As soon as the sprouts started to emerge, I planted them into fairly deep (2-3") seed modules - two per module - and allowed them to germinate properly in the potting shed. Planted out when the plants were about 3" high.

    100% transplant / success rate!

    Heaven is ... sitting in the garden with a G&T and a cat while watching the sun go down
  • Nollie,

    Seed supplier, storage and age are things that I want to look at.  I tried Chilterns and found a similar disappointing germination rate so I've not ordered from them recently.  I've got the Organic Gardening Catalogue 2019 and will try and use this as much as I can.  I've found Kings on-line are well priced and prompt on delivery plus having good viability when sowed.

    For storage, I've previously kept seeds in a set of (translucent) plastic drawers in our kitchen so I've probably failed on 'cool' and 'light' but OK for 'dry'.  None of them germinated in their packets.  As for age then I've found that the "sow by" dates on the packets doesn't always work out well in practice as abiding by them doesn't guarantee a good germination rate but I hate wasting seed!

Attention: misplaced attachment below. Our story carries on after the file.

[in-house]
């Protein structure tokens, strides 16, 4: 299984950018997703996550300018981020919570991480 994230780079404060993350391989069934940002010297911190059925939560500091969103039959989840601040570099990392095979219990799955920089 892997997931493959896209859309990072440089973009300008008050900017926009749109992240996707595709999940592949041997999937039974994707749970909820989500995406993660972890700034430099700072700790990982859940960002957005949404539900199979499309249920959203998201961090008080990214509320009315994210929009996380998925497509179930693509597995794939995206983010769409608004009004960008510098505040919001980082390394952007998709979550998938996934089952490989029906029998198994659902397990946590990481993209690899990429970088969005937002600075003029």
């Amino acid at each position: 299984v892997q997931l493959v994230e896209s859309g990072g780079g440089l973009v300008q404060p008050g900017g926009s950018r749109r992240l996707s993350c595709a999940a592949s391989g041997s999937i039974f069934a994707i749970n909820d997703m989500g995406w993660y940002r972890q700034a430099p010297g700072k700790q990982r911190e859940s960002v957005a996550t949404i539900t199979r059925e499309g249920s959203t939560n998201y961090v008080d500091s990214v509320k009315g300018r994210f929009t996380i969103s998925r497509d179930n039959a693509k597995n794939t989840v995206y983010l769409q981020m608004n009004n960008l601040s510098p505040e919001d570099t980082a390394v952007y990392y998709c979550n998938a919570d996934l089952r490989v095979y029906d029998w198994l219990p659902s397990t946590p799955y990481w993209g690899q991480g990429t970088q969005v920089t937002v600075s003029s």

I may try and find room in our fridge for the seeds (in an air-tight plastic box) or move them to our small masonry outhouse, which keeps relatively cool.
  • Topbird,

    Thanks for the post and the interesting take on pre-germination.  I tried this with my (possibly) dodgy seed and found about one-quarter germinated but annoyingly over quite a few days so I got some well-sprouted ones and some just germinating in the same batch.  I'll try again with fresh seed and also move them as they germinate.  I'm also going to try a larger batch in a deeper seed tray and allow for a contingency for failure and may soak them as Nollie suggested.

    Yes, and agreed, once you have them actively growing, transplanting them is very reliable. 
  • NollieNollie Posts: 6,744
    No idea if it makes any difference to my normally good germination rate, but my seed box is a sturdy wooden box with a slide lid (like an oversized, old-fashioned pencil box, some fancy wines and champagnes come in a similar box). It’s lightproof but being wood must have a degree of breathability and lives in a cool, dark outhouse, never the fridge. Of course it could be my earlier, warmer springs -  I sow earlier than the UK and the season for peas is concurrently much shorter,  so possibly swings and roundabouts there. Good luck for next year!
    Mountainous Northern Catalunya, Spain. Hot summers, cold winters.